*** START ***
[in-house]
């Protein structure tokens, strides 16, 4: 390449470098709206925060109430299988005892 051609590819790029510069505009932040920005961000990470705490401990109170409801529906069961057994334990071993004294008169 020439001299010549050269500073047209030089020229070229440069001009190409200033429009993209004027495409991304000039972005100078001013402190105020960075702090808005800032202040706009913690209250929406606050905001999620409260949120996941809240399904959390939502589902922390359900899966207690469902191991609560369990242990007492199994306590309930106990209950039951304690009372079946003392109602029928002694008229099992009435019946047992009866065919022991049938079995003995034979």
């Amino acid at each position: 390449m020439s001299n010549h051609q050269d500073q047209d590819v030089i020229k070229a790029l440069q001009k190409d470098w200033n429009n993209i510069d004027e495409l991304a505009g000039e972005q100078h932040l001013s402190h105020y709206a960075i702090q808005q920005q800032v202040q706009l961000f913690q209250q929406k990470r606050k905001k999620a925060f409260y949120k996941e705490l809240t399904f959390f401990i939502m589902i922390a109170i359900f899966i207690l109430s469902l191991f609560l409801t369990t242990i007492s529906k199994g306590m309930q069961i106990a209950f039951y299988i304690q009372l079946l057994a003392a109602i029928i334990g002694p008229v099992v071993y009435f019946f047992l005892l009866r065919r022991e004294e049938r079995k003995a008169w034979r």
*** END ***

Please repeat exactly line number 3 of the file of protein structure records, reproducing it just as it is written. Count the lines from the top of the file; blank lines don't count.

């Amino acid at each position: 390449m020439s001299n010549h051609q050269d500073q047209d590819v030089i020229k070229a790029l440069q001009k190409d470098w200033n429009n993209i510069d004027e495409l991304a505009g000039e972005q100078h932040l001013s402190h105020y709206a960075i702090q808005q920005q800032v202040q706009l961000f913690q209250q929406k990470r606050k905001k999620a925060f409260y949120k996941e705490l809240t399904f959390f401990i939502m589902i922390a109170i359900f899966i207690l109430s469902l191991f609560l409801t369990t242990i007492s529906k199994g306590m309930q069961i106990a209950f039951y299988i304690q009372l079946l057994a003392a109602i029928i334990g002694p008229v099992v071993y009435f019946f047992l005892l009866r065919r022991e004294e049938r079995k003995a008169w034979r």